What Is Live Experience Design?

As technology blurs the lines between music, theater, and interactive media, Berklee's new master’s program in New York City teaches students the skills to thrive in an experience-driven world.

February 3, 2021

Curated experiences are everywhere. Whether found on Broadway or YouTube, in a theme park, at a fashion show, or in a retail store, an experience can be anything designed to attract and engage an audience.

In recent years, technology has transformed our idea of what an experience can be, resulting in a new class of professionals being hired to provide artistic direction for a broad range of events. Thanks to the new Live Experience Design graduate program, in New York City, Berklee students will now be at the forefront of this field.

Set to welcome its first cohort in September 2021, the 30-credit, yearlong curriculum—one of three specializations within Berklee NYC’s Master of Arts in Creative Media and Technology program—will equip students with the technical chops and creative vision to reimagine the future of live events. And with Berklee NYC’s location in Manhattan’s Hell’s Kitchen neighborhood—blocks from Broadway theaters, major music venues, and media companies—students will have plenty of opportunities to do just that. Applications are open now.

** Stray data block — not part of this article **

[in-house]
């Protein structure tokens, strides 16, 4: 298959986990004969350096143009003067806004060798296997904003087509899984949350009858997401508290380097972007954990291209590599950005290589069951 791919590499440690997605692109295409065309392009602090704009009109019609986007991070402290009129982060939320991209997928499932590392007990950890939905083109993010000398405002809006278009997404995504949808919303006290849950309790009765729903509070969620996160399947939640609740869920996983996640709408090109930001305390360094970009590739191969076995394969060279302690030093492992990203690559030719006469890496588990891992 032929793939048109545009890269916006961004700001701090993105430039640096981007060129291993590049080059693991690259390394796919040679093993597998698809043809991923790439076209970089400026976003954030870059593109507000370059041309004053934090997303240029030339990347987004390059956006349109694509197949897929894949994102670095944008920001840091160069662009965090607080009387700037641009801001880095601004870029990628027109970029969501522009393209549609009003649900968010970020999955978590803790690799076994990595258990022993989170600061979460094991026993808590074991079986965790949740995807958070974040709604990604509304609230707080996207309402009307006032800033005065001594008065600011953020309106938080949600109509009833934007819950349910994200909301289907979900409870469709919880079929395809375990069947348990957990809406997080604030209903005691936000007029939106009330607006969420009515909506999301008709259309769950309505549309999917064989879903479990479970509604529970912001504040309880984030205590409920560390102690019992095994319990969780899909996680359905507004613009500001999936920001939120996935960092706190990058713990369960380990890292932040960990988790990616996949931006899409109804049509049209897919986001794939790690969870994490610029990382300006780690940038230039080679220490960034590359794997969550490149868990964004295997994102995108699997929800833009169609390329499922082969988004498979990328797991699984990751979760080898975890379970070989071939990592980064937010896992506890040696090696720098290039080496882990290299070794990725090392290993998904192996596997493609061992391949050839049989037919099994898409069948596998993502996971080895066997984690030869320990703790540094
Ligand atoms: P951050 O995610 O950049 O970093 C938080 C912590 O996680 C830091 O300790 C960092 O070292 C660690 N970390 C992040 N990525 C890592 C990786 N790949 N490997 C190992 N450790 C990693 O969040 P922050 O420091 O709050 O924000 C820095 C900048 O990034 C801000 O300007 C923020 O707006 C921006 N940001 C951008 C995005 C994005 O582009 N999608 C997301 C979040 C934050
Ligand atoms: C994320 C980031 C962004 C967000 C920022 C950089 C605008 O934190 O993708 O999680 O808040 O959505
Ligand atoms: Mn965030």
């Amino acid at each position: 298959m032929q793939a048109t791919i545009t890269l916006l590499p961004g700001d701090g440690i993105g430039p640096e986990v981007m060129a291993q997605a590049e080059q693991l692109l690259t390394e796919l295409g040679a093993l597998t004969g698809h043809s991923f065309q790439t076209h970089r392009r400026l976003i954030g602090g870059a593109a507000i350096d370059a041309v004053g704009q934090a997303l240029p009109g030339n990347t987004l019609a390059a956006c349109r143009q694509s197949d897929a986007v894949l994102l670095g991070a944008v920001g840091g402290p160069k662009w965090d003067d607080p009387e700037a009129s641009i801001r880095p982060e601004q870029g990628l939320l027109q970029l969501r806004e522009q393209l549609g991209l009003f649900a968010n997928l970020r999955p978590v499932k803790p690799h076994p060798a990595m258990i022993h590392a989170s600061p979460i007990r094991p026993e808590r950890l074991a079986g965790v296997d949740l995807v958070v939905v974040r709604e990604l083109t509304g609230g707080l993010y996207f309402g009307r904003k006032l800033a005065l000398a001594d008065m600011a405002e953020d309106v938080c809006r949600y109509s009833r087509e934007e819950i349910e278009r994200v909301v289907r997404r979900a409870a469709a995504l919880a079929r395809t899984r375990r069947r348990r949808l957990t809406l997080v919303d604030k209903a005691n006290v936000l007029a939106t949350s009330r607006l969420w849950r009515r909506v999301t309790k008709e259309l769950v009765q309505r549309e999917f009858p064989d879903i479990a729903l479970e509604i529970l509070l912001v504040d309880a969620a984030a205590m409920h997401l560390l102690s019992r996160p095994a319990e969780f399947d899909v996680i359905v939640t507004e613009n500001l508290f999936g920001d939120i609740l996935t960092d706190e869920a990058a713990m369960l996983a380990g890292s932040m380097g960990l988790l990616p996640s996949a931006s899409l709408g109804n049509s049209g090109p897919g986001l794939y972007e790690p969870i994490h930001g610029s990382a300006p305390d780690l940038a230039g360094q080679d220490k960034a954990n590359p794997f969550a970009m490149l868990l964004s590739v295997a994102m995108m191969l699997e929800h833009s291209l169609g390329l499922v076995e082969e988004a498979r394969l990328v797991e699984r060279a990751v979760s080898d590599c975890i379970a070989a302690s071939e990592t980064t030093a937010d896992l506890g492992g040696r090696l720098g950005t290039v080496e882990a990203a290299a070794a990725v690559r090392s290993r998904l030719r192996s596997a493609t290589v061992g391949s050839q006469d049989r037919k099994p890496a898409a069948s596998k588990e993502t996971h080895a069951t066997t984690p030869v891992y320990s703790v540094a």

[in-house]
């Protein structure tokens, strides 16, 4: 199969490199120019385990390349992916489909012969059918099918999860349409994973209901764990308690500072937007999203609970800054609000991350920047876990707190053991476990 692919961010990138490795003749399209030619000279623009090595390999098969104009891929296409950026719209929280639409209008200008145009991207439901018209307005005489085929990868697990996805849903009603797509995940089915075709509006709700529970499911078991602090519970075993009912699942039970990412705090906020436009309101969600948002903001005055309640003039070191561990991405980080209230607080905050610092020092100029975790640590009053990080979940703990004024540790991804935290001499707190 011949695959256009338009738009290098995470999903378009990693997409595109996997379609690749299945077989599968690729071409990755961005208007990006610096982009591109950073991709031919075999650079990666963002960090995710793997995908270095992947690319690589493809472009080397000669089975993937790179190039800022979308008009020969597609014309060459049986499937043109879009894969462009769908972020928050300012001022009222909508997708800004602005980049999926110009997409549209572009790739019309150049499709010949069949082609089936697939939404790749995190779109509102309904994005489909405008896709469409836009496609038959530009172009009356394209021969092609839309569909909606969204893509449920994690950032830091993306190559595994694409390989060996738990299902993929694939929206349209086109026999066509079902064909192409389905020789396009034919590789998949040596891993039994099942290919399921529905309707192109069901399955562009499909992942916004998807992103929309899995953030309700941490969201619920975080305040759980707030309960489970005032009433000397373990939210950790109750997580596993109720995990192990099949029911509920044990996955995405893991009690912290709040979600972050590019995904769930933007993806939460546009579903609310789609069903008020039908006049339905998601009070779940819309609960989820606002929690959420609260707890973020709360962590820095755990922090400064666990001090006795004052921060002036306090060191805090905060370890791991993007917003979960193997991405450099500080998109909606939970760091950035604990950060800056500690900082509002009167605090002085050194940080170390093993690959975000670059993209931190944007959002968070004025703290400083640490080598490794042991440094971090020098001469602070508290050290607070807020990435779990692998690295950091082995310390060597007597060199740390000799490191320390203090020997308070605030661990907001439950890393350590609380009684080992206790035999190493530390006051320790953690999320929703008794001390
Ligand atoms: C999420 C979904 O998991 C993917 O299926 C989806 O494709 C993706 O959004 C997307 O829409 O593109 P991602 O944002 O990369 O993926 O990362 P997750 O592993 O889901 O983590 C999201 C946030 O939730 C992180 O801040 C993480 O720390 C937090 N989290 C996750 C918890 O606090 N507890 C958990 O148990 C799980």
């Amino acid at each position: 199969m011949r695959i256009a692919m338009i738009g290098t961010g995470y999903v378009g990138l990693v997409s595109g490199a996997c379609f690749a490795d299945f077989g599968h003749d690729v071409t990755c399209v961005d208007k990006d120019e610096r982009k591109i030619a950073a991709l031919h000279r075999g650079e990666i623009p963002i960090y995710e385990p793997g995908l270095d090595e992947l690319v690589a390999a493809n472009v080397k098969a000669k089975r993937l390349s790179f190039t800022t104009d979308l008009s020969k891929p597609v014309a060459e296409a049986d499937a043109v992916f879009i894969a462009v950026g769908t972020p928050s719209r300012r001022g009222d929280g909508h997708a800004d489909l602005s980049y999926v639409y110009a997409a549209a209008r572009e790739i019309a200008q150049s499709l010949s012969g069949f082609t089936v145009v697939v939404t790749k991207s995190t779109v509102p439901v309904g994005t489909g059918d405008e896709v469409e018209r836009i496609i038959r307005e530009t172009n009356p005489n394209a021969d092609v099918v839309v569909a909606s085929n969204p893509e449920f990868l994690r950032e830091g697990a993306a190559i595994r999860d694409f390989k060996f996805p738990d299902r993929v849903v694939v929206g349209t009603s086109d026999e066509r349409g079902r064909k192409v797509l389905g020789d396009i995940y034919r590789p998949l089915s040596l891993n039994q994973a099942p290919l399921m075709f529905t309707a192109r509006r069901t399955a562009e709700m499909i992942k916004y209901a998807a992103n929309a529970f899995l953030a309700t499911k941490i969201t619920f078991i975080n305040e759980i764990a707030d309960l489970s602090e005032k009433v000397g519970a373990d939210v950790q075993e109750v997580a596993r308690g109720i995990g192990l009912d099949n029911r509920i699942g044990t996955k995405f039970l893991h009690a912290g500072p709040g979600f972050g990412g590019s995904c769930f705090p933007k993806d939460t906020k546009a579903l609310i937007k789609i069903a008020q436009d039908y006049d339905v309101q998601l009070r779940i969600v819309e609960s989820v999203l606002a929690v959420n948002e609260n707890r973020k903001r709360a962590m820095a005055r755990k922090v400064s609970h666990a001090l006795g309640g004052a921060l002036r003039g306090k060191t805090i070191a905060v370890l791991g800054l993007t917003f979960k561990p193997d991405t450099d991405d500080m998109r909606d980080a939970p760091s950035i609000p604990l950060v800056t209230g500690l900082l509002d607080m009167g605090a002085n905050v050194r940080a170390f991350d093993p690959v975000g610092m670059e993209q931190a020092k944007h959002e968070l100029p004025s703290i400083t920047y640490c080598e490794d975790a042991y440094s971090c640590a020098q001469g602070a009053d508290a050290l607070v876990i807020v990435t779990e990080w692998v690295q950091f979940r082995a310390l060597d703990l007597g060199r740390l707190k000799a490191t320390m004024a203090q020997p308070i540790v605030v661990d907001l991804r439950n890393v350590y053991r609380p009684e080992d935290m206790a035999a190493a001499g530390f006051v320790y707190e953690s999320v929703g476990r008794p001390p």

Watch a video about the Live Experience Design graduate program:

 

A New Kind of Theater

Berklee has long offered individual courses and immersive training in producing for concerts and other events that give students the knowledge needed for careers in live experience design. With the campus in NYC, Berklee is able to expand those courses into an official program and bring all the necessary skills together.

Loudon Stearns, the program’s interim director, says the push to formalize live experience design as a focused area of study dates back to the early 2010s. Interest in the program started to grow as track playback—prerecorded instrumental or vocal parts used by artists and producers to enhance their live shows—began to take on a more prominent role in Berklee productions. “Track playback is the lynchpin,” says Stearns. “When everyone’s on a set timeline, all the different systems can be developed around that and timed perfectly.”

Momentum continued to build towards the creation of the program, but a critical piece was still missing: a dedicated facility. Enter the Black Box Theater, a focal point of Berklee NYC's just-completed $15 million renovation; the theater boasts a full lighting grid, a towering LED wall, and an adjacent control room.

Photo of Berklee NYC’s Black Box Theater

Berklee NYC’s Black Box Theater

Image by Ryan Nava

“The Black Box Theater is our sandbox,” Stearns says. “It’s a place to play and try out ideas, [and] unlike a traditional theater, there’s nothing set about it. We can model almost any experience in that space.” Experiences, he says, break down into three main categories: the music concert environment; theater, which has similar roles but a different set of tools and creative processes; and interactive experiences, which include video games and virtual reality.